As anti-Immigration and Customs Enforcement (ICE) protests were heating up in June, the mayor of Portland, Oregon, aligned himself with the radical agitators, while delivering an unveiled threat to federal agents.
“I want to be very clear I do not want the @PortlandPolice to be engaged or sucked into a conflict, particularly from a federal agency that I believe is on the wrong track,” boasted Mayor Ted Wheeler in a long Twitter stream defending radical activists for creating chaos inside and outside the Portland ICE office.
“If [ICE agents] are looking for a bailout from this mayor, they’re looking in the wrong place,” he ominously added.
Wheeler, who also serves as Portland Police Bureau commissioner, took his pledge to prevent local police from being drawn into any conflict too far, according to a cease and desist letter sent Monday by Sean Riddell, an attorney for the union representing ICE agents.
“Your current policy forbidding Portland law enforcement agencies from assisting employees of the Immigration and Customs Enforcement Agency who request law enforcement assistance while at or away from work is a violation of the United States Constitution’s Equal Protection Clause,” the letter says.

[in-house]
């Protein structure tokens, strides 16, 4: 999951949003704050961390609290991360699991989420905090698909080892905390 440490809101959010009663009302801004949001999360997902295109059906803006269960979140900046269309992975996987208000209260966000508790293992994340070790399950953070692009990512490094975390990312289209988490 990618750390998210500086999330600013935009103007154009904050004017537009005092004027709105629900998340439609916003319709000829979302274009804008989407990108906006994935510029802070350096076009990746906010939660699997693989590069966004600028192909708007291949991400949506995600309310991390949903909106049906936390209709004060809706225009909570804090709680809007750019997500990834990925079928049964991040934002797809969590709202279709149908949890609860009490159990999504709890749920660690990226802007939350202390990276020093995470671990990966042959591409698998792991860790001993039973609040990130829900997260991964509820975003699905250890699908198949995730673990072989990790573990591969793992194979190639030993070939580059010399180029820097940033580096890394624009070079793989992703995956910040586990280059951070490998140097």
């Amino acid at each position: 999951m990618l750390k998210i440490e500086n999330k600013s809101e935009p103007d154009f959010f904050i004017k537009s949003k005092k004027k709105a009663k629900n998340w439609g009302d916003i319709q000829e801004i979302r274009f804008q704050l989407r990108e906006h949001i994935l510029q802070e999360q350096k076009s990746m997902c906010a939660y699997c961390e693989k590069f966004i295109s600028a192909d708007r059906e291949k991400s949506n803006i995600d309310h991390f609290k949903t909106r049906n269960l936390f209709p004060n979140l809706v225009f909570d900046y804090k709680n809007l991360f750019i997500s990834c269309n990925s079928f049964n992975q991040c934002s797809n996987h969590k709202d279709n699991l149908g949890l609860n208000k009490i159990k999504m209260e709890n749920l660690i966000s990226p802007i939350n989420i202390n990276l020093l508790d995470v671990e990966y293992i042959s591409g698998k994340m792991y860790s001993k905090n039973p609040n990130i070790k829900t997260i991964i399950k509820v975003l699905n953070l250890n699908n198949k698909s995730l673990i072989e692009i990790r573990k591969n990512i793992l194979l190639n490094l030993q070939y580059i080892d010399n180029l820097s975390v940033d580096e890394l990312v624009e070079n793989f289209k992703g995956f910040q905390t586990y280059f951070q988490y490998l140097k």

Riddell said further legal action could be warranted if Wheeler did not apologize to ICE officers. Instead of an apology, the proud member of the “Resist” movement issued a written response insisting that “no such policy exists” and claiming instructions were given to Portland officers to respond to calls when there was an “immediate life safety concern.”
But in an email obtained by The Willamette Week, Portland Police Deputy Chief Bob Day did deny requests for assistance from the Department of Homeland Security’s Federal Protective Service.
“At this time I am denying your request for additional resources from PPB,” said Day, who added that Portland officers would respond “if your officers are assaulted and need us to facilitate a safe exit from the conflict.”
The Portland police also did not respond when ICE protesters yelled racial slurs at agents or when ICE employees were followed home by protesters.
Nor when the leftist thugs forced a food truck to close down after their repeated harassment of the owners’ daughter. Scott Hakes, a co-owner of The Happy Camper Food and Coffee Bar, said the threats to his daughter worsened after she sold food to a DHS officer.
“When the mayor gave the order that police would not support ICE employees trapped in [a building leased by ICE], he turned the lives of our employees over to an angry mob,” Chris Crane, president of the National ICE Council, the organization that sent the cease-and-desist letter, told The Washington Times.
In his inaugural address, Wheeler assured voters that “the City of Portland will remain a welcoming, safe place for all people regardless of immigration status.”
Portland might be welcoming and safe for violent radicals. But it is clearly not safe for anybody who gets in the way of their open border goals. Voters should ask themselves if that is the kind of city in which they want to live.